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Kaganda Farmers Cooperative Society

Red currants and pomegranate with fresh acidity and juicy body - light to medium roast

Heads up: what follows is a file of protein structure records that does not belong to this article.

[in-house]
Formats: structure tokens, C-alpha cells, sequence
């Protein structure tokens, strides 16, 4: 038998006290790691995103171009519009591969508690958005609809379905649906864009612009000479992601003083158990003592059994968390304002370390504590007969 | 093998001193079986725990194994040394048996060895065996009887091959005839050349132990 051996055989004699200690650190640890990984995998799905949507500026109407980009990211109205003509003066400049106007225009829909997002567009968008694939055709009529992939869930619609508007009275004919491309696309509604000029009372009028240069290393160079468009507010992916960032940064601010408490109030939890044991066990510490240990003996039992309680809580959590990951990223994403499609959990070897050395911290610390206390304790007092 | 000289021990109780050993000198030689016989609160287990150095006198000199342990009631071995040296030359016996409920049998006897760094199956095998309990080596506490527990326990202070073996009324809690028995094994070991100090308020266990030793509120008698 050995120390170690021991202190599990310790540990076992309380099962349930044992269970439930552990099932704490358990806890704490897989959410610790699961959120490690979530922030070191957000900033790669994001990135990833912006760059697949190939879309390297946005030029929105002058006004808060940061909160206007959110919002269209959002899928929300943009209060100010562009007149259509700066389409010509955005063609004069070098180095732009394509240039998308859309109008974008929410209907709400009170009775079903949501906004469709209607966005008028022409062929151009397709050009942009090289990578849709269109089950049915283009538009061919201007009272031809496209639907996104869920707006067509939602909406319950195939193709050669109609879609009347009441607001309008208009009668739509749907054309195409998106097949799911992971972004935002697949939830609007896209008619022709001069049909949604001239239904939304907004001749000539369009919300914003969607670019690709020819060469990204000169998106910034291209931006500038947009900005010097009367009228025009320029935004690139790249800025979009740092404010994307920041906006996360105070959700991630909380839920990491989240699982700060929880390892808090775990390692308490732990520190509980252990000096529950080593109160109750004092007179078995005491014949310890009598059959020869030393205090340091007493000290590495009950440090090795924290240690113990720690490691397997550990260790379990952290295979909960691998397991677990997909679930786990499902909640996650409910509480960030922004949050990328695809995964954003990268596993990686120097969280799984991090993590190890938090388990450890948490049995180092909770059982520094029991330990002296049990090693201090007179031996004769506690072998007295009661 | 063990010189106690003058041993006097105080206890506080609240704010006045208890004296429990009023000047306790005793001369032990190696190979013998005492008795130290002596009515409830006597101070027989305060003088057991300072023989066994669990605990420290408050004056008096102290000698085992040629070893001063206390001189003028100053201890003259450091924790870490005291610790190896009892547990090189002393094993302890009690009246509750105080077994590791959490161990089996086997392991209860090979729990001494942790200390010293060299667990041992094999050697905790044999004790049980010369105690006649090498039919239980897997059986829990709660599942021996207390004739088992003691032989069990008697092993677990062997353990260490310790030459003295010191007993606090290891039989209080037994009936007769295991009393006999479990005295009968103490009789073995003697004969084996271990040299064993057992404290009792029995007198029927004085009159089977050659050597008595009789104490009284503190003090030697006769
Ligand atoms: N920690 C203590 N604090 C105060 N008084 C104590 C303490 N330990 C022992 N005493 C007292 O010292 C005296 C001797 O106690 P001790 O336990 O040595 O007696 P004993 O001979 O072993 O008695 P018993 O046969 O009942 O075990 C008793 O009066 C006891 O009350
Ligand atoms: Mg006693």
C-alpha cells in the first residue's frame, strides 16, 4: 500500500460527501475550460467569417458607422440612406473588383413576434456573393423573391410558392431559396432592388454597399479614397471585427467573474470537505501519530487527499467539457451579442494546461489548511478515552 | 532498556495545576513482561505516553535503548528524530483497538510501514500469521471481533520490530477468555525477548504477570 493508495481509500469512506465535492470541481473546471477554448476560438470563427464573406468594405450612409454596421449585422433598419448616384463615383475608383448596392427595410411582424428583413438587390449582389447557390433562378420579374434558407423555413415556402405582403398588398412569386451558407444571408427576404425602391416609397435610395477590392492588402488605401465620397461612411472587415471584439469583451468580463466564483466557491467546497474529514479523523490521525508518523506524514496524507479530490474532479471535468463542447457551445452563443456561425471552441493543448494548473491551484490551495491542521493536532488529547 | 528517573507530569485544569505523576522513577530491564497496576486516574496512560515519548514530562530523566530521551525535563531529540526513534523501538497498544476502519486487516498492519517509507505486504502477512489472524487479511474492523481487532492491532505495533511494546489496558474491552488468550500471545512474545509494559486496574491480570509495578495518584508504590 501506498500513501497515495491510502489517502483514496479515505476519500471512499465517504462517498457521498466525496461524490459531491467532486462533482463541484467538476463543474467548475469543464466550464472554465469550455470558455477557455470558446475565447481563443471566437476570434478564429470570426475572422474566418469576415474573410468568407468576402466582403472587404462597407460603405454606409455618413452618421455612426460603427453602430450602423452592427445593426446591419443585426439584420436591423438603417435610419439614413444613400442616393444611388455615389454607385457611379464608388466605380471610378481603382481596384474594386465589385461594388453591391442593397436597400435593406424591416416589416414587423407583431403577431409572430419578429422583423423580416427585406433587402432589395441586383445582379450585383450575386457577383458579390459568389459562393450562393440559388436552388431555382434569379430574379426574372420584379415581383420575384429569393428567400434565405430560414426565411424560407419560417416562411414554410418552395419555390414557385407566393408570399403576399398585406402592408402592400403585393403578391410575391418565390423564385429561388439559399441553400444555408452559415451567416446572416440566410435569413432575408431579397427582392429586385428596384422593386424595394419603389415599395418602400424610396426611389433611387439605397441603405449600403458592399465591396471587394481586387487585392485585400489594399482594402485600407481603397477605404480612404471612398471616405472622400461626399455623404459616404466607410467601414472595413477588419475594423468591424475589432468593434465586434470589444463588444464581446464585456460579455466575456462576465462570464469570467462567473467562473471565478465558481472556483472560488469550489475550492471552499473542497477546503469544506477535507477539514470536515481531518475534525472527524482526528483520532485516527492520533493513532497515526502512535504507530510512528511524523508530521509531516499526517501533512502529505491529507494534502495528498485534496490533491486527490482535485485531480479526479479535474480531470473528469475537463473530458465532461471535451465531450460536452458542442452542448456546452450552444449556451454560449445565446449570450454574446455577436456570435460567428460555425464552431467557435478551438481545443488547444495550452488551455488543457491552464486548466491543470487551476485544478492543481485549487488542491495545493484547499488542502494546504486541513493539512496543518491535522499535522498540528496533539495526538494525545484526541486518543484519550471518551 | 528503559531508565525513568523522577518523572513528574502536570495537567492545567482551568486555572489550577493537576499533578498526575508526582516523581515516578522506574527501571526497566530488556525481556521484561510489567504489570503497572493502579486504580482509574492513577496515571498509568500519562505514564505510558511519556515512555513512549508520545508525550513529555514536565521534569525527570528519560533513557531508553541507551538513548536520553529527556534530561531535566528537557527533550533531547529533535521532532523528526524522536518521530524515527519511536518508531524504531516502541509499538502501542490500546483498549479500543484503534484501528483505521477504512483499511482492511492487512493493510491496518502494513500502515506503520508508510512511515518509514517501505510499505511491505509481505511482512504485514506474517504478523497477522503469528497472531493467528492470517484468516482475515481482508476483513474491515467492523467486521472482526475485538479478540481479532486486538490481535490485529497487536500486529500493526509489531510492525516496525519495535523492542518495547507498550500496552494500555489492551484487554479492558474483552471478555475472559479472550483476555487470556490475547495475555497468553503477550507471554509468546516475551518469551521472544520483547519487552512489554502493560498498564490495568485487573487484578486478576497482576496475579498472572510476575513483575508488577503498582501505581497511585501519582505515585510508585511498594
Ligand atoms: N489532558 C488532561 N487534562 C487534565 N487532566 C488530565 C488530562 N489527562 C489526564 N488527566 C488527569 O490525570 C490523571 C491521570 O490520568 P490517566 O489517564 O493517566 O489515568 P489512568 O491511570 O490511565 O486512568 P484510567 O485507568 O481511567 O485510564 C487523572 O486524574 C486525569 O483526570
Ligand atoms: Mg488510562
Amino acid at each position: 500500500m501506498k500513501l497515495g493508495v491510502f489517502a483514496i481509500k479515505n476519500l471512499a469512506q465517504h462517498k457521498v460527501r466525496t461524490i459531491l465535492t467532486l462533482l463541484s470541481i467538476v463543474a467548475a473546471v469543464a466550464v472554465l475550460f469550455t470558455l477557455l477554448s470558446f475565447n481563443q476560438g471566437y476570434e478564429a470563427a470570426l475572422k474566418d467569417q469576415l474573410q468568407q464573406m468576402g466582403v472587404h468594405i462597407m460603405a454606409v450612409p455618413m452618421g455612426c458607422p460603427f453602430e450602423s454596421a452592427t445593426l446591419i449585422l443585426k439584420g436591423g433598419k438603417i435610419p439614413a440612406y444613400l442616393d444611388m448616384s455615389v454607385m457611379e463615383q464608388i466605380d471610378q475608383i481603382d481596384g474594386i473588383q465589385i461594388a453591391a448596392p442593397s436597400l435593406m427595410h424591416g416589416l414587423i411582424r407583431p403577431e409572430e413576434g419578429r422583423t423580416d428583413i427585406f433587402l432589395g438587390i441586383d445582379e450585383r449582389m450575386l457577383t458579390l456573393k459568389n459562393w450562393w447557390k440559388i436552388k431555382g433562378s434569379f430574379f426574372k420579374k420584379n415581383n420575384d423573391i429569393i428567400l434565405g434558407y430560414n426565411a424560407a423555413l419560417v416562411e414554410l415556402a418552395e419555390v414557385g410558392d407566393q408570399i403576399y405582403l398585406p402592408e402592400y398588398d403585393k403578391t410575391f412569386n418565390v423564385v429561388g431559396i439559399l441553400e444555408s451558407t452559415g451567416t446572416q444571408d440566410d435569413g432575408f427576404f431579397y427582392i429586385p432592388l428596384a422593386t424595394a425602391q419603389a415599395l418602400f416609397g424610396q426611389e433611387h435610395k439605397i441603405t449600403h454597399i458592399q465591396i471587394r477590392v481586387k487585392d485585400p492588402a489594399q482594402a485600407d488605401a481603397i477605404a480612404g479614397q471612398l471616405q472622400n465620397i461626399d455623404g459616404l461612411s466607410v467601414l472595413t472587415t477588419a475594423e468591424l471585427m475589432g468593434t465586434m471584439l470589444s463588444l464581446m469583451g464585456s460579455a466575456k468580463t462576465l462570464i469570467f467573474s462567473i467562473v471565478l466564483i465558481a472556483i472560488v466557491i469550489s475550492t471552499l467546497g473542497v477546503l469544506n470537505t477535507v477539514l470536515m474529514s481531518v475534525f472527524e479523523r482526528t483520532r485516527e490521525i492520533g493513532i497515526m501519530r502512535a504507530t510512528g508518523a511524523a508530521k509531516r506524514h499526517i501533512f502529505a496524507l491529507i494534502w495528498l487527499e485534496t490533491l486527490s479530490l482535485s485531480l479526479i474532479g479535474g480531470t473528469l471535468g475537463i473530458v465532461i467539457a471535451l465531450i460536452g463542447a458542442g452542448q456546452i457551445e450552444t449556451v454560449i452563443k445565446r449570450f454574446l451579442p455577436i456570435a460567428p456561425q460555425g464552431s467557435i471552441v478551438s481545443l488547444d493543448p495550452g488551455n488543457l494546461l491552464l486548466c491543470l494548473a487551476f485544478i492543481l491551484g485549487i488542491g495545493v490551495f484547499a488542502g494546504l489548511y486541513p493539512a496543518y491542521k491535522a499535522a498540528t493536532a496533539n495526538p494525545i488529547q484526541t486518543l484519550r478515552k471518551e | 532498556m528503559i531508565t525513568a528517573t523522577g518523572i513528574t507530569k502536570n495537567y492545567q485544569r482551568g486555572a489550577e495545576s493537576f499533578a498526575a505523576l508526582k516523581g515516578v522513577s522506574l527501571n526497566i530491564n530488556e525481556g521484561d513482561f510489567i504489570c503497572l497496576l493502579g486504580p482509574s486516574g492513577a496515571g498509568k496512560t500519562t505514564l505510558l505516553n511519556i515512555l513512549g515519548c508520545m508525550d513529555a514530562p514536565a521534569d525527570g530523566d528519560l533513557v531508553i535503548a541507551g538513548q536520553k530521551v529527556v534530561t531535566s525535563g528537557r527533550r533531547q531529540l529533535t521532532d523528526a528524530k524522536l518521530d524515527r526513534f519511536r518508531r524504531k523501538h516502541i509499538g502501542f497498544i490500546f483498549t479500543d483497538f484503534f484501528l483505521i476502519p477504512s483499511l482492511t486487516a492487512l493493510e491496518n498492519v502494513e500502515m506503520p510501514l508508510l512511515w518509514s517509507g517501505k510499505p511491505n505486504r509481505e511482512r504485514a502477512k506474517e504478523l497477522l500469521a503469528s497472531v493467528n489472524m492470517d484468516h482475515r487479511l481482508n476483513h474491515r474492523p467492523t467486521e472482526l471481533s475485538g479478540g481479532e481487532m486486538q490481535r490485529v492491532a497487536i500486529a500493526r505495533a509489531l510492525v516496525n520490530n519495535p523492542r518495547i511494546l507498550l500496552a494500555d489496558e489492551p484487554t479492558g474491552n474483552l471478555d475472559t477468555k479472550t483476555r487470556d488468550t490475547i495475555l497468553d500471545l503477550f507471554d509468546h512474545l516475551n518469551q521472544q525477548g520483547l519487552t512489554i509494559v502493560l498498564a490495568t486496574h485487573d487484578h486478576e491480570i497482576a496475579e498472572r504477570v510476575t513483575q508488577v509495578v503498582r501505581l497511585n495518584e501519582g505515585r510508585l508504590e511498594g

The Kaganda Farmers Cooperative Society has 1050 members across five villages close to the coffee processing facility. In addition to coffee, the farmers grow sweet potatoes, cabbages, mangoes, banana and beans for their families and the local markets. During the harvest, the farmers' cherries are picked and transferred to presorting mats or tables where unripe and damaged cherries are removed before a soaking stage which enables the removal of immature cherries. Immature cherries float and can be easily separated from the mature coffee. The remaining cherry is then sent through a pulper where the skin is removed and the resulting parchment-covered coffee, complete with its mucilage (sticky covering), is soaked in water tanks. The soaking enables the mucilage to ferment and detach from the coffee. The parchment-covered coffee is then washed (hence the process name - traditional washed process) with fresh water, sent through water channels for grading (the sinking coffee is considered the sweetest) and then dried on raised screens before final milling and removal of the parchment. Most of the coffee grown in this area is of the SL28 and SL34 varietals. Both cultivars have Bourbon and Moka heritage and are named after the laboratory that promoted their wider distribution in Kenya during the early 20th century - Scott Laboratories, now the National Agricultural Laboratories of Kenya.